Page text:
Alternatives to blood transfusion

Geraldine Miller
Liverpool, England


Wiliam Harvey demonstrating the circulation of the blood
Wiliam Harvey demonstrating the circulation of the blood. iStock.

In 1616 William Harvey first discovered how blood circulates around the body. This discovery stimulated research into transfusing blood from one person to another. Early attempts to replace blood began with liquids such as milk, both animal and human, urine, and beer. Sir Christopher Wren in the seventeenth century even suggested opium or wine as blood substitutes. The first blood transfusion was carried out between two dogs by Jean-Baptiste Denis in 1667. The blood vessels were cut and blood transferred directly by quills from one dog to the other. Denis later transfused sheep’s blood to a fifteen-year-old adolescent and also to a laborer, both of whom survived (Mandal, A 2019).

Each year about 2.5 million units of blood are given in transfusions in the United Kingdom, and there are not enough people volunteering as blood donors to cope with the demand. Only 4% of the population eligible to donate do so on a regular basis. The National Health Service requires over 130,000 new donors each year to ensure that enough blood from all blood groups is available when required.

The discovery in 1901 of the different types of blood groups by Karl Landsteiner was fundamental in the development of safe blood transfusions. Landsteiner identified three of the four blood groups, namely A, B, and O. Two years later one of his colleagues discovered the fourth blood group, AB. As research continued into an alternative to blood that could be used for transfusions, the development of Hartman’s solution or Ringers Lactate in 1883 was a positive step forward. It could be used to replace fluids and electrolytes and increase fluid volume in the body, but did not replace the function of the red blood cells in transporting oxygen.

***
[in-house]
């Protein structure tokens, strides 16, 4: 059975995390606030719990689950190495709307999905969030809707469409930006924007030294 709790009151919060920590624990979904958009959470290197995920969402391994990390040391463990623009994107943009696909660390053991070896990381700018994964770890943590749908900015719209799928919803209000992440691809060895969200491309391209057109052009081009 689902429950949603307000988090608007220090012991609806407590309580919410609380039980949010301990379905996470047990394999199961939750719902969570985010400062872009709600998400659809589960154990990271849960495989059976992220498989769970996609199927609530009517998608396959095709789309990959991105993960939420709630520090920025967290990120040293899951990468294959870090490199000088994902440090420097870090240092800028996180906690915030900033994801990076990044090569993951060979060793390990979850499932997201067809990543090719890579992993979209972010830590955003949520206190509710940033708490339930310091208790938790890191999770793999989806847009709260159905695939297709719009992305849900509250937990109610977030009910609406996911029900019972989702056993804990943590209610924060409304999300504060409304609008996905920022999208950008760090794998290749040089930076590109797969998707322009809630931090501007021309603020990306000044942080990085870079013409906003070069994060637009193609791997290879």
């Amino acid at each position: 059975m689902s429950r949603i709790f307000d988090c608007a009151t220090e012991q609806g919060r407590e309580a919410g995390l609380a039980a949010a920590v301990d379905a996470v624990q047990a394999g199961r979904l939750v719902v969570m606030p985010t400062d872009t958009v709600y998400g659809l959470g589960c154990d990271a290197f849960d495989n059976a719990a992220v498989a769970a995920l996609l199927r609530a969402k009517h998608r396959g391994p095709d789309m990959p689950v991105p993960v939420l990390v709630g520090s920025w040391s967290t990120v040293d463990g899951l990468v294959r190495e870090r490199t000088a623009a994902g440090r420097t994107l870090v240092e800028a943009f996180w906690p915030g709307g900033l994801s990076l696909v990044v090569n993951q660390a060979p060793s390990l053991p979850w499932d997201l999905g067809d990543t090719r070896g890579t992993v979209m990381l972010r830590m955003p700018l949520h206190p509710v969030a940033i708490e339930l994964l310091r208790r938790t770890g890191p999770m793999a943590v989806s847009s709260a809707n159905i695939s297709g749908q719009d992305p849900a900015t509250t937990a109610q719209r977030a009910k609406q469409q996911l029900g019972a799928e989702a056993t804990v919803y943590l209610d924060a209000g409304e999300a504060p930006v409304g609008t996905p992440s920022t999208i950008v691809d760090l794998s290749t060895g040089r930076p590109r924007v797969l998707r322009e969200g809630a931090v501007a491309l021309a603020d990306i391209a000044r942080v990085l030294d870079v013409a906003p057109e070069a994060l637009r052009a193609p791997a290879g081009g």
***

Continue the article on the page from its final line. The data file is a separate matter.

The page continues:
Events in the twentieth century accelerated research into alternatives to blood transfusion. The two World Wars, terrorism, and an increase in the treatment of diseases and trauma all increased the demand for blood, leading to more research being conducted. In 1936 Bernard Fantus opened the first blood bank in Chicago, and the following year the first blood bank in England opened in Ipswich.

As World War II greatly increased the need for blood, thousands of people began donating their blood; blood banks opened in Britain, America, and then in most developed countries. But the ability to store blood led to the reduction of research into blood alternatives, as it was felt that blood alternatives were not necessary (History Of Blood 2019).

In the 1970s and 1980s patients suffering from hemophilia were found to have become infected with hepatitis or Human Immunodeficiency Virus in the course of receiving clotting factors to prevent bleeding. There were also cases of patients dying from Creutzfeldt-Jakob disease after being transfused with contaminated blood. This once again stimulated research into blood substitutes.